Those assets of a company that are expected to be realized in cash, or sold, or consumed during one year. These include cash, treasury and receivables.
Current Liabilities:
Money owed and payable by a company, usually within one year. e.g. Accounts payable, wages payable, dividends payable etc.
Current Yield:
Bond's current yield on a bond is equal to the current coupon paid divided by its clean price.
A strategy of spreading investments among different securities or sectors to reduce the risk of owning one single investment
Are profits distributed proportionally among shareholders depending on the company’s profits and availability of liquidity, however the Board of Directors may decide not to distribute profits and to re-invest it in other expansionary projects or to buy other assets.
Dividend Yield:
In stocks, the amount of money returned to investors on their investments. It is equal to dividends per share divided by the market price of the share.
EGX 30 Index:
EGX 30 Index, previously known as CASE 30 Index, is an index that includes the top companies in terms of liquidity and activity.. EGX 30 is a market capitalization weighted index whereby the market capitalization of the index constituents is adjusted by the free float i.e. multiplying market capitalization of each constituent times the percent of free float of each constituent. For more information regarding this index and other EGX indices, click here
A synonym for “without dividend.” The buyer of a stock selling ex-dividend does not receive the recently declared dividend.
Face Value:
The value of a bond that appears on the face of the bond. Face value is ordinarily the amount the issuing company promises to pay at maturity. Sometimes referred to as par value (see Par Value).
Fiscal Year:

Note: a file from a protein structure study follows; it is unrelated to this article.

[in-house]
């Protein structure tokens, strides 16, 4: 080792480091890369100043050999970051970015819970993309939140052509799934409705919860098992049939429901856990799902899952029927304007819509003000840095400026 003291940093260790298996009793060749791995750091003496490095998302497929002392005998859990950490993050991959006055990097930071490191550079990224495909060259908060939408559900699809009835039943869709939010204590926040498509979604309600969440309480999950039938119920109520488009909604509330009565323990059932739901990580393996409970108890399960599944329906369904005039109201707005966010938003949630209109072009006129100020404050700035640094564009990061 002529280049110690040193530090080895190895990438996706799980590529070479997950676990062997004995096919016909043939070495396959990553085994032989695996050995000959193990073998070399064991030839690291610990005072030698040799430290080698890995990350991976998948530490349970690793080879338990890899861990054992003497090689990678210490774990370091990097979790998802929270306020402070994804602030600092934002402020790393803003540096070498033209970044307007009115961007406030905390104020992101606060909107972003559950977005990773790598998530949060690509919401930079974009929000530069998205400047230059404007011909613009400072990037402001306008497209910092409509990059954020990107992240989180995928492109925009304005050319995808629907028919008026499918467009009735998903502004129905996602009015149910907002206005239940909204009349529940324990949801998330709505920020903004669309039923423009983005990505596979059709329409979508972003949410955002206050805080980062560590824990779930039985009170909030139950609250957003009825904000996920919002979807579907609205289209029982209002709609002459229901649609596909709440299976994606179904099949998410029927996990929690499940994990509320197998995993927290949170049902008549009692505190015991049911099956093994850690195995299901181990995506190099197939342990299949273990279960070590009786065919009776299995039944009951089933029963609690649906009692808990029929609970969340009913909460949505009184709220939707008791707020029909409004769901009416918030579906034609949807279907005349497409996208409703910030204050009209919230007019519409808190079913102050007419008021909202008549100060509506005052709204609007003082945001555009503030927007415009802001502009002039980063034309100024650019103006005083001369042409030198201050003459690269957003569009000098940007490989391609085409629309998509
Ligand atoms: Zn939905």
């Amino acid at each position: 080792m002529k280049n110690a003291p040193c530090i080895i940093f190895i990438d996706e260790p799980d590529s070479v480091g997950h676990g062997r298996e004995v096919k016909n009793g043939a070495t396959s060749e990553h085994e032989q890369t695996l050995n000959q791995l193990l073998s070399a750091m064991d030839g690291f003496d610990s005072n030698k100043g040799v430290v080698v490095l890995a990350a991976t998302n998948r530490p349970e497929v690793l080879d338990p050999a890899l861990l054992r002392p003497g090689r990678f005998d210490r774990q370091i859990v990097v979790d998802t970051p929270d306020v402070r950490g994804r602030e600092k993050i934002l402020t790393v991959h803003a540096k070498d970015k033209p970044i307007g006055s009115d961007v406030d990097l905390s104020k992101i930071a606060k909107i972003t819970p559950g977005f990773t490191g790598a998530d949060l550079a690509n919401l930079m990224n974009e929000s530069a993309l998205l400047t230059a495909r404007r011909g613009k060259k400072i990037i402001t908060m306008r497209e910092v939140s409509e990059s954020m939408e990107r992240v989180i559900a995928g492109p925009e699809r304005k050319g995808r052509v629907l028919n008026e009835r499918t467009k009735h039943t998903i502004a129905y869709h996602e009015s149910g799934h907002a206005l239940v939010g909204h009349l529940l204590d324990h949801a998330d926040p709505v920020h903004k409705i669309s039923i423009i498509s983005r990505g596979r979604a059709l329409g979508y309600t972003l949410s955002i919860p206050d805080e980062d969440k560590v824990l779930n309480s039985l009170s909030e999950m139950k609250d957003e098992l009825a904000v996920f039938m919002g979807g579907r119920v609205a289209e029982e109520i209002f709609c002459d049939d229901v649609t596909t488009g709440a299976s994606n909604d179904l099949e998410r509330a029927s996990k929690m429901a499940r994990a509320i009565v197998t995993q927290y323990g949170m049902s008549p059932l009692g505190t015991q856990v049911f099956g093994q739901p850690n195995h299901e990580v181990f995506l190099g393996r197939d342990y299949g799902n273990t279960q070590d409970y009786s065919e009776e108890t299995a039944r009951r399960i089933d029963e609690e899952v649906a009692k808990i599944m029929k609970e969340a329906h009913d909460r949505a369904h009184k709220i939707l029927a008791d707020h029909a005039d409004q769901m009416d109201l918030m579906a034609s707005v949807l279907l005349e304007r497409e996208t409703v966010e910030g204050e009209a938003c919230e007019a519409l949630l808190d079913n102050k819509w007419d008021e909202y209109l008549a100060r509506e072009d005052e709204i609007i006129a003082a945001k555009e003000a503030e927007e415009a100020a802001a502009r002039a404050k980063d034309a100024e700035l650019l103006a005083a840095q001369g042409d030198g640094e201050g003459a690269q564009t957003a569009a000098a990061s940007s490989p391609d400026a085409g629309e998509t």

A corporation’s accounting year. Due to the nature of that particular business, some companies do not use the calendar year for their bookkeeping. The fiscal year of some companies may run from July 1 through the following June 30. Most companies, though, operate on a calendar year basis (1 January - 31 December).
FRA: The Financial Regulatory Authority established in July 2009, replacing the Egyptian Insurance Supervisory Authority, the Capital Market Authority, and the Mortgage Finance Authority. FRA is responsible for the supervision of non-bank financial markets and instruments, including the Capital Market, the Derivative Exchange as well as all activities related to Insurance Services, Mortgage Finance, Financial Leasing, Factoring and Securitization.
Free Float %:
Free float % means the portion of freely floated shares that are traded and held by the public at large.
Free-Floated Shares:
Free-floated shares are all shares of the company listed on the Egyptian Exchange that are available for sale or purchase by public, after excluding shares held for long term investment or held in compliance with certain legal rules (founders' shares, shares frozen in accordance with listing rules, pledged shares..... etc). Shares are considered free-floated shares if it represents less than 10% as well as being non-held for retaining. Worth mentioning that the shares of the Egyptian listed companies owned by the foreign depository banks in the form of Global or American depository receipts are not considered free floated shares as they are not available for trading in the Egyptian market.
Fundamental Analysis:
It includes industry and company analysis in terms of sales, assets, profits, products or services, markets and management, to reach conclusions concerning stock fair value, decisions to sell, buy or keep stocks. it also takes into consideration gross national product, interest rates, unemployment and savings etc.
A Global Depositary Receipt or GDR is a security issued by a Depository Bank, such as Bank of New York or Deutsche Bank, in USD or any other foreign currency and is backed by local shares, thereby facilitating the trading of those Egyptian shares in the form of GDRs by international investors, on global markets, such as London. For more information about GDRs, click here.